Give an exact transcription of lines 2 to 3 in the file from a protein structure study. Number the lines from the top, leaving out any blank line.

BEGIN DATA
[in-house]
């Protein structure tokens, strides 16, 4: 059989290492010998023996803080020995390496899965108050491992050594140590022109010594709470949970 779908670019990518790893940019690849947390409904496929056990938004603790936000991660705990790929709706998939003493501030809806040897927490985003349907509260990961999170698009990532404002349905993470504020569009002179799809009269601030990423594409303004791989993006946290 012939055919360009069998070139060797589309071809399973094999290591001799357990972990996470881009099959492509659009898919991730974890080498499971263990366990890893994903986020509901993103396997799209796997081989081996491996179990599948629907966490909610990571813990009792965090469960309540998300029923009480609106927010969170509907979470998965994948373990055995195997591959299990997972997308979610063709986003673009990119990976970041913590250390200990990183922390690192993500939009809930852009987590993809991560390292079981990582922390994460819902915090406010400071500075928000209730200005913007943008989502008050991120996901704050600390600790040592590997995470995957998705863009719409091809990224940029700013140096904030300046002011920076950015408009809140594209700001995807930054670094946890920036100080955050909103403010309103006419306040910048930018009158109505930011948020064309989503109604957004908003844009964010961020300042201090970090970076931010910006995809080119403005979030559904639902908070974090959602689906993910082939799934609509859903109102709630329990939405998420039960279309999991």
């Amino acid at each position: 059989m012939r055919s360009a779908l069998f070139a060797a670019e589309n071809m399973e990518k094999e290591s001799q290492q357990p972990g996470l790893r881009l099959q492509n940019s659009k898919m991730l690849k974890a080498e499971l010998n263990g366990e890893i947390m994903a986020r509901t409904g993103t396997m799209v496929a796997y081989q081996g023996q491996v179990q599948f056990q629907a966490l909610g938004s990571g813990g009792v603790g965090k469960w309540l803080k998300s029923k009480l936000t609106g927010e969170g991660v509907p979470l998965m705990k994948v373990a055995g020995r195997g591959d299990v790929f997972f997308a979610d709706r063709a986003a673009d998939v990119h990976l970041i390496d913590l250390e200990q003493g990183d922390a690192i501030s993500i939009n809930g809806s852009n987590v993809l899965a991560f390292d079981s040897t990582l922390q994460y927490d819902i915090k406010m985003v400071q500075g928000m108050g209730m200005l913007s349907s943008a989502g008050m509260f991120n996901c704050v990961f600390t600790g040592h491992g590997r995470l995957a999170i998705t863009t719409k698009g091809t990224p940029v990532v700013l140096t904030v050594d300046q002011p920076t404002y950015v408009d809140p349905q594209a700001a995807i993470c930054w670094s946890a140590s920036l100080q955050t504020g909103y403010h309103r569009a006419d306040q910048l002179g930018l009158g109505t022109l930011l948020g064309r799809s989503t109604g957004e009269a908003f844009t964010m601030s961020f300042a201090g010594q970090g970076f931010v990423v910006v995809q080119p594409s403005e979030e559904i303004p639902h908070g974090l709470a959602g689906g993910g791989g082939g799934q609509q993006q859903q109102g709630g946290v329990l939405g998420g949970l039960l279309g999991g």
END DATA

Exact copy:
């Protein structure tokens, strides 16, 4: 059989290492010998023996803080020995390496899965108050491992050594140590022109010594709470949970 779908670019990518790893940019690849947390409904496929056990938004603790936000991660705990790929709706998939003493501030809806040897927490985003349907509260990961999170698009990532404002349905993470504020569009002179799809009269601030990423594409303004791989993006946290 012939055919360009069998070139060797589309071809399973094999290591001799357990972990996470881009099959492509659009898919991730974890080498499971263990366990890893994903986020509901993103396997799209796997081989081996491996179990599948629907966490909610990571813990009792965090469960309540998300029923009480609106927010969170509907979470998965994948373990055995195997591959299990997972997308979610063709986003673009990119990976970041913590250390200990990183922390690192993500939009809930852009987590993809991560390292079981990582922390994460819902915090406010400071500075928000209730200005913007943008989502008050991120996901704050600390600790040592590997995470995957998705863009719409091809990224940029700013140096904030300046002011920076950015408009809140594209700001995807930054670094946890920036100080955050909103403010309103006419306040910048930018009158109505930011948020064309989503109604957004908003844009964010961020300042201090970090970076931010910006995809080119403005979030559904639902908070974090959602689906993910082939799934609509859903109102709630329990939405998420039960279309999991």
């Amino acid at each position: 059989m012939r055919s360009a779908l069998f070139a060797a670019e589309n071809m399973e990518k094999e290591s001799q290492q357990p972990g996470l790893r881009l099959q492509n940019s659009k898919m991730l690849k974890a080498e499971l010998n263990g366990e890893i947390m994903a986020r509901t409904g993103t396997m799209v496929a796997y081989q081996g023996q491996v179990q599948f056990q629907a966490l909610g938004s990571g813990g009792v603790g965090k469960w309540l803080k998300s029923k009480l936000t609106g927010e969170g991660v509907p979470l998965m705990k994948v373990a055995g020995r195997g591959d299990v790929f997972f997308a979610d709706r063709a986003a673009d998939v990119h990976l970041i390496d913590l250390e200990q003493g990183d922390a690192i501030s993500i939009n809930g809806s852009n987590v993809l899965a991560f390292d079981s040897t990582l922390q994460y927490d819902i915090k406010m985003v400071q500075g928000m108050g209730m200005l913007s349907s943008a989502g008050m509260f991120n996901c704050v990961f600390t600790g040592h491992g590997r995470l995957a999170i998705t863009t719409k698009g091809t990224p940029v990532v700013l140096t904030v050594d300046q002011p920076t404002y950015v408009d809140p349905q594209a700001a995807i993470c930054w670094s946890a140590s920036l100080q955050t504020g909103y403010h309103r569009a006419d306040q910048l002179g930018l009158g109505t022109l930011l948020g064309r799809s989503t109604g957004e009269a908003f844009t964010m601030s961020f300042a201090g010594q970090g970076f931010v990423v910006v995809q080119p594409s403005e979030e559904i303004p639902h908070g974090l709470a959602g689906g993910g791989g082939g799934q609509q993006q859903q109102g709630g946290v329990l939405g998420g949970l039960l279309g999991g």